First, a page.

Modernizing Authentication — What It Takes to Transform Secure Access
Sentinel Labs researchers recently detected what they describe as "virtually invisible" malware called Gyges, which appears to have originated in Russia as part of a government espionage campaign.
"This specific Gyges variant ... caught our attention due to its sophisticated anti-tampering and anti-detection techniques," Sentinel head of research Udi Shamir wrote in a report [PDF] on the malware. "It uses less well-known injection techniques and waits for user inactivity (as opposed to the more common techinque of waiting for user activity). This method is clearly designed to bypass sandbox-based security products which emulate user activity to trigger malware execution."
The name is appropriate -- in Greek myth, the Ring of Gyges gave its owner the ability to become invisible.
The malware, which targets Windows 7 and Windows 8 platforms, includes functionality for keylogging, eavesdropping on network activities, data exfiltration and theft of user identities. It's also capable of installing rootkits and Trojans, and of functioning as ransomware.https://o1.qnsr.com/log/p.gif?;n=203;c=204634421;s=15939;x=7936;f=201702151714490;u=j;z=TIMESTAMP;a=20304455;e=i
"We have entered a new era," Shamir wrote in the report. "In addition to anti-virus, even advanced protection measures including network monitoring, breach detection systems and sandboxing have become less effective at preventing and detecting advanced threats like Gyges before they can cause extensive damage."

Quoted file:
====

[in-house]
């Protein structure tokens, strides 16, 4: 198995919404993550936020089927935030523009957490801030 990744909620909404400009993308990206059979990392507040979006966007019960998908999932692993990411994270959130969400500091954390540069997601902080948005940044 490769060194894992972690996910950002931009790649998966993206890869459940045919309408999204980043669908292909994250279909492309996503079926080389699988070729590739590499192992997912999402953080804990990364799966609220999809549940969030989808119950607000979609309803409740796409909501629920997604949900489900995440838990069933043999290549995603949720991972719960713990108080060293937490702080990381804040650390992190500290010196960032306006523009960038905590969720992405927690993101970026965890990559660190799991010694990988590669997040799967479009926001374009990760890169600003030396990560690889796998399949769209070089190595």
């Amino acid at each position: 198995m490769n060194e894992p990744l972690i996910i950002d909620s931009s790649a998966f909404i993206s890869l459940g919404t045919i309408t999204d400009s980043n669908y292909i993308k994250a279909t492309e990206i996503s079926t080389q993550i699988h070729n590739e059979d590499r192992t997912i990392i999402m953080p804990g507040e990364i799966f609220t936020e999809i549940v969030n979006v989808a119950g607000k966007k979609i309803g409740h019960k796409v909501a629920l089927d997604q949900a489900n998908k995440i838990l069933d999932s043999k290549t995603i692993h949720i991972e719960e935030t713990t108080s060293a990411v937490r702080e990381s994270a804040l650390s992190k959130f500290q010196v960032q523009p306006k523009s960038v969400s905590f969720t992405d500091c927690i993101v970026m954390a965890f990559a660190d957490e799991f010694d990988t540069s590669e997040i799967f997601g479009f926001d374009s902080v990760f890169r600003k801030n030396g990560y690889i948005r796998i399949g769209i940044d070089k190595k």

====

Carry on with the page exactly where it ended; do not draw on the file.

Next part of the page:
Sentinel CEO Tomer Weingarten told SC Magazine that the malware is now being used primarily for ransomware attacks, and is being spread by drive-by download and phishing. "This is a trend we are seeing -- sophisticated malware being repurposed," Weingarten said. "And with the growing activity of these evasion techniques, it's very easy to infect a machine today. I think we'll see more of this activity occurring."
"We have all been seeing a rise in the sophistication of cybercriminal activity and the expansion of the cyber battlefield. ... Sophisticated code like Gyges was created for a specific purpose by what appears to be a government agency, and it should have remained within the control of that agency," RedSeal Networks federal CTO Brandon Hoffman said by email. "As growing contention amongst certain nations across fronts continues to increase it may be worth questioning if this code was released outside the agency on purpose to help fuel the non-official attack surface."
If it was developed by the Russian government, Gyges would hardly be the first example of government-developed malware in the wild -- back in 2011, a Trojan was uncovered that appeared to have been developed by the German government to intercept instant messaging communications, and in December of 2012, FireEye researchers came across the Sanny malware, which appeared to have been developed in Korea to target Russia's space research, information, education and telecommunication industries.
And earlier this month, Symantec researchers warned of a group called Dragonfly or Energetic Bear, based in Russia, which has compromised several energy grid operators, electricity generation firms, petroleum pipeline operators and industrial equipment providers in the U.S., Spain, France, Italy, Germany, Turkey and Poland. "Dragonfly bears the hallmarks of a state-sponsored operation, displaying a high degree of technical capability," the researchers wrote at the time.